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Risk Factory: How to Implement an Effective Incident Response Programme


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Risk Factory: How to Implement an Effective Incident Response Programme

  1. 1. Effective Incident
  2. 2. A simple, easy to use, online, B2B procurement portal for purchasing products and services to identify, minimise and manage the security threat to business data.
  3. 3. Overview • Who cares? • Why care? • Success definition • Policy & preparation work • Procedures & forms • Tools & training • Incident database • Reviews & measurements
  4. 4. Who Cares?• Specifically? Name these stakeholders now• Eliminate finger pointing potential after• Establish Incident Response Team – List stakeholders roles & responsibilities – Contact details – Team mission statement – Post / Publish / Preach!
  5. 5. Why Care?• Because incidents = lost cash £• Iceberg tip theory• Timely response = minimized loss• Determine exactly who, what, when, why & how• Inform other departments of findings• Prevention & preparation for future• Mitigate risk & liability• Apprehend & prosecute
  6. 6. Define SuccessLimit damage caused by incidentMinimize and/ or recover financial lossesMinimize downtimeTechnological recoveryMinimize image damageMinimize personal lossesEnable resolution of incidentExpunge virus/intruderImprove securityDisciplinary action (solid evidence is key)Prosecution
  7. 7. Response TeamRequire wide range of technical skillsDedicated response staffTeam makeup = skilled in applicable technologyAd hoc team of existing sys adminsMultisite teams?Additional duties = additional pay…
  8. 8. Policy & PreparationPolicy: “What do you do”?Definition = critical.Must be comprehensiveDefine do’s and don’tDeviations are incidentsDefine level of incidentsDefine incident responseKeep it simpleWrite it downManagement sign off
  9. 9. Ramifications of GoingSoloIf you don’t define an incident = it never happensInsufficient skills = FailureInsufficient staff = FailureInsufficient tools = FailureInsufficient prep = FailureScapegoat….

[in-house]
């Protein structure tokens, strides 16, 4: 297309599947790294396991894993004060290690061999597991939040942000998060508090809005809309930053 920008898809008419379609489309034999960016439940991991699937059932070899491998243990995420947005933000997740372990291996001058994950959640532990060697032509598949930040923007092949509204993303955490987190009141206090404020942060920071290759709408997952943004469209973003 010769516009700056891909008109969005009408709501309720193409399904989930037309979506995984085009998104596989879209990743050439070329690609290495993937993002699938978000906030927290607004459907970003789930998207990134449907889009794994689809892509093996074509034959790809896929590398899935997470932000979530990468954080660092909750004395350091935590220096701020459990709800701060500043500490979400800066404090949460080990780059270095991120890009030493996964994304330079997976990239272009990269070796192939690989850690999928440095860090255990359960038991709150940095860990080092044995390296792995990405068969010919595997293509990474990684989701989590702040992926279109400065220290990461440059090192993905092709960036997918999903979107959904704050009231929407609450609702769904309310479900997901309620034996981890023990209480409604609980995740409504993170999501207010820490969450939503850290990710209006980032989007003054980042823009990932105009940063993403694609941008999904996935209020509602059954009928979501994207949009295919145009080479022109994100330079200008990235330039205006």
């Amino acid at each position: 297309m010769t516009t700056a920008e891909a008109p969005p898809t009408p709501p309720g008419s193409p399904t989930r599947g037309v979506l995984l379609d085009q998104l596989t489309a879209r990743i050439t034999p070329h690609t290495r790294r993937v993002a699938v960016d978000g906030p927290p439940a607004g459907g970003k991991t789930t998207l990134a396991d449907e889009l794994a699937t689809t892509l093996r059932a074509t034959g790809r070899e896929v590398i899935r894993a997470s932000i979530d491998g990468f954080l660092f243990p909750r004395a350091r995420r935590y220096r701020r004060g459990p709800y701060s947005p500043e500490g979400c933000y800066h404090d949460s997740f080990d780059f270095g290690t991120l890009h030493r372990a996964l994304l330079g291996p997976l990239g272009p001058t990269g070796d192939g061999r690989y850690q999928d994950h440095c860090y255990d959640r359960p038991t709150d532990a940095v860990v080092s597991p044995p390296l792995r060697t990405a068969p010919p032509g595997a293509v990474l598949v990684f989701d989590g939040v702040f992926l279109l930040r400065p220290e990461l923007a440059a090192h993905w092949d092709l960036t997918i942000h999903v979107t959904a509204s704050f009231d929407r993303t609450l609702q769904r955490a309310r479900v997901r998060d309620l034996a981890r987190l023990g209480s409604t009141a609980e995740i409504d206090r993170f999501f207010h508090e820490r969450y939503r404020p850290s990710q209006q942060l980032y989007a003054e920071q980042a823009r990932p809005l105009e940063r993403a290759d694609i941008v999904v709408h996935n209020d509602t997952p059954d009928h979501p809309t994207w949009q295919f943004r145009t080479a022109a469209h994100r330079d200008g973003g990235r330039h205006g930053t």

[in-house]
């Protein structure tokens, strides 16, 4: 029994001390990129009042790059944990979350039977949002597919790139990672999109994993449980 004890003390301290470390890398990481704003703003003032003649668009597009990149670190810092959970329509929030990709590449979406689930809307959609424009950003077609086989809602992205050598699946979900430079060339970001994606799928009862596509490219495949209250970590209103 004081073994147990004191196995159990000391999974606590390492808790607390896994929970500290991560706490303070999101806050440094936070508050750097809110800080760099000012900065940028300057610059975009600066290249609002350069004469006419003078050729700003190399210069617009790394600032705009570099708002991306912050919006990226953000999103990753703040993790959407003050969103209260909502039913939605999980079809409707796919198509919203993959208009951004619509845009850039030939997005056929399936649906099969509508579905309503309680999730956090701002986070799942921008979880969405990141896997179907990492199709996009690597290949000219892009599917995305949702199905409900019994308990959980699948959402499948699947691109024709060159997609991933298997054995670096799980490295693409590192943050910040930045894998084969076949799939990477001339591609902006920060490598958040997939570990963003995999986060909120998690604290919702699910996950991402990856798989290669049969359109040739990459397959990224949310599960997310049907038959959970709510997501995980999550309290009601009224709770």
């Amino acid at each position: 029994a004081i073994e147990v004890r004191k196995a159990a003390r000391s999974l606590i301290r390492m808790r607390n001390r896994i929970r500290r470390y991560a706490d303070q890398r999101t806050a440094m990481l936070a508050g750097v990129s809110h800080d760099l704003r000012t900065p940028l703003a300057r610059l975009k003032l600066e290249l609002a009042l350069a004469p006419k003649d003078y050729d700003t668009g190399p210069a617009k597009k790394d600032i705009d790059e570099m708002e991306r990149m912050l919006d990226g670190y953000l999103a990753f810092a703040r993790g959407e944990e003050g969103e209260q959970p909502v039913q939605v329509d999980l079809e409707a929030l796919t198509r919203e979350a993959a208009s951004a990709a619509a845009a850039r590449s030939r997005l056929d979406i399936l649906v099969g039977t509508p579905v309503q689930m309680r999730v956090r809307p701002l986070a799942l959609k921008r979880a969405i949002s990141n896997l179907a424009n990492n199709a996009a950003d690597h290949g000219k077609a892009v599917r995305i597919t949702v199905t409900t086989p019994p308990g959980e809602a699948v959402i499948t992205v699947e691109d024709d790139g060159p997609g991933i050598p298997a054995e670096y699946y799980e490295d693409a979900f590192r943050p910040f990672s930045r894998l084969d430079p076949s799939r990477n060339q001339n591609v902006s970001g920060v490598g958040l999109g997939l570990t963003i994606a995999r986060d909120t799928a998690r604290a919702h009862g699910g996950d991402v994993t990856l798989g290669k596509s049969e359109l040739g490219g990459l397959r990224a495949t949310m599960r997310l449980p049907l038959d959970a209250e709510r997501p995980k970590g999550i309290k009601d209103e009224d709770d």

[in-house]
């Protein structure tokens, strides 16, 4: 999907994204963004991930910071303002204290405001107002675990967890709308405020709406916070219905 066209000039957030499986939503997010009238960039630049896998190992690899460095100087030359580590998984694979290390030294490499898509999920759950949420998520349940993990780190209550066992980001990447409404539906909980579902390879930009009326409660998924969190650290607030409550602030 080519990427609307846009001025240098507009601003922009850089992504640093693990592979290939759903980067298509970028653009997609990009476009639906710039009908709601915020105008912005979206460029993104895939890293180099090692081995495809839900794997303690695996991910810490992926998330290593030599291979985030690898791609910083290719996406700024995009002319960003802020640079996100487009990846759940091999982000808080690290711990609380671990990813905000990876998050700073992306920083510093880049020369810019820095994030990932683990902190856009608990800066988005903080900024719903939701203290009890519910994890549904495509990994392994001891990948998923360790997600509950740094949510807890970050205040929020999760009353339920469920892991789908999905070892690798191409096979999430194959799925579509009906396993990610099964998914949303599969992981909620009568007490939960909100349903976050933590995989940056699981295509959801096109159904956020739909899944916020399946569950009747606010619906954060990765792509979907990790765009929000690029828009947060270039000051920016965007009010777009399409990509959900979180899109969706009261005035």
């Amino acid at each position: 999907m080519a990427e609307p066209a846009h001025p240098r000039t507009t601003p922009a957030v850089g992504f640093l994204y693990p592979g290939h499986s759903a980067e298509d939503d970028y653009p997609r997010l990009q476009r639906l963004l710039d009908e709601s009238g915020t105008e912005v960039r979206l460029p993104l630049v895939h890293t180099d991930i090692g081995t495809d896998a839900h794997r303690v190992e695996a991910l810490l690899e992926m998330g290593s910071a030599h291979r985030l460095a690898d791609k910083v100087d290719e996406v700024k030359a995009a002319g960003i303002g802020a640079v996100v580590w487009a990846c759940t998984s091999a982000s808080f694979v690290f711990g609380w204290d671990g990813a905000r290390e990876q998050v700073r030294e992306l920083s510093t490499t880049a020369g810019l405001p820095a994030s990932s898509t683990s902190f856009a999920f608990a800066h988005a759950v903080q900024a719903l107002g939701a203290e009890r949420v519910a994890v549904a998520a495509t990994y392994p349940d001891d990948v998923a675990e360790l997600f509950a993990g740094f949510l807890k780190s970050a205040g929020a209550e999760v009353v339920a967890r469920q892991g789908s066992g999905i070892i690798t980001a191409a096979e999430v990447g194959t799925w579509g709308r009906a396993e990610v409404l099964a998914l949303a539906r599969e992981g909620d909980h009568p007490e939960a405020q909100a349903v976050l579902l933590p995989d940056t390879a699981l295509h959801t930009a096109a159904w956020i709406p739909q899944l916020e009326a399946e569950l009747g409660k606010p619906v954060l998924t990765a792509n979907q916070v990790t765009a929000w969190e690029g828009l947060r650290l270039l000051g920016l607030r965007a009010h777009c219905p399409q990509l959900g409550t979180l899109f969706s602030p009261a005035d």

10. 10. Elements a Plan • Incident definition (Major vs. Minor) • Outline response for each type of incident • Reporting Process (Response Team Notification) • Containment Process • Eradication Process • Restoration • Follow-up Process • Reporting
  11. 11. Preparation:Do you know where your data is?WorkstationsServers (e-mail, databases)Log files (there are many of them)Network traffic (be careful about privacy)Backups (can you find what you need?)Are you prepared to preserve evidence?Hard drives, software, spare hardware
  12. 12. Incident Response Process• Initial observation, report, or question• Assessment of severity and worth• Physical assessment• Preserve data on target systems• Network assessment• Preserve related evidence on network• Develop response/investigative strategy• Crime analysis• Conclusions and reports
  13. 13. Procedures and FormsIncident numbering systemCERT# 2003032201Communication procedureWho to notify under what circumstancesEncrypted e-mail versus phone/pagerProcedures for each incident typeVirus, DoS, intrusion, telephone systemSexual harassment, threatsForms to ensure consistencyDocument incident detailsEvidence collection and documentation
  14. 14. Procedures: EvidenceDo you have authorization?Employee consentSearch warrantInvolve human resources & attorneysAdmissibilityDocument all actions (chain of custody)Evidence originated from its purported sourceEvidence was not altered during/after collectionAssociated information is accurate (e.g. dates)To shutdown or not to shutdown?
  15. 15. Sample Procedure OutlineWhen incident initially reported: Remote information gathering Preserve evidence on networkCollecting volatile data Step by step with tools and examplesImage hard drives Step by step with tools and examplesRestore and secure systems Backup data, reformat drive, rebuild, etc.Communicate to community
  16. 16. Documentation: FormsExpense and time logs:dates and times working on incidents, including time to recover systems, helps calculate cost of damageIncident response actions taken and when: telephone conversations helps explain incident response years laterEmployees questioned and involved: everyone involved may be required to testifyEvidence inventory: helps locate evidence later
  17. 17. Forms: Evidence Collection• Memory aide, not just extra paperwork• Incident number (#2003032201)• Authorization• Who collected evidence & when• Where the evidence was located• Details of computer systems involved• How the evidence was collected• File names, sizes, hash values• Additional notes
  18. 18. TrainingUnderstand the technology • Hardware components • System operation and security • Network trafficTrain personal in evidence handling • Do you really care about this?Train personnel to use tools • Media analysis • Log analysis • Network exploration (nmap, Nessus, scripts) • Traffic analysis
  19. 19. Response & Measurement• Deploy incident response team (procedures!)• Decide whether or not to collect volatile data• Take systems offline for forensic analysis• Probe and monitor network• Interview individuals• Document everything• Correlate data from multiple sources• Communicate with legal counsel and police
  20. 20. 26 Dover Street London United Kingdom +44 (0)20 3170 8955+44 (0)20 3008 6011 (fax)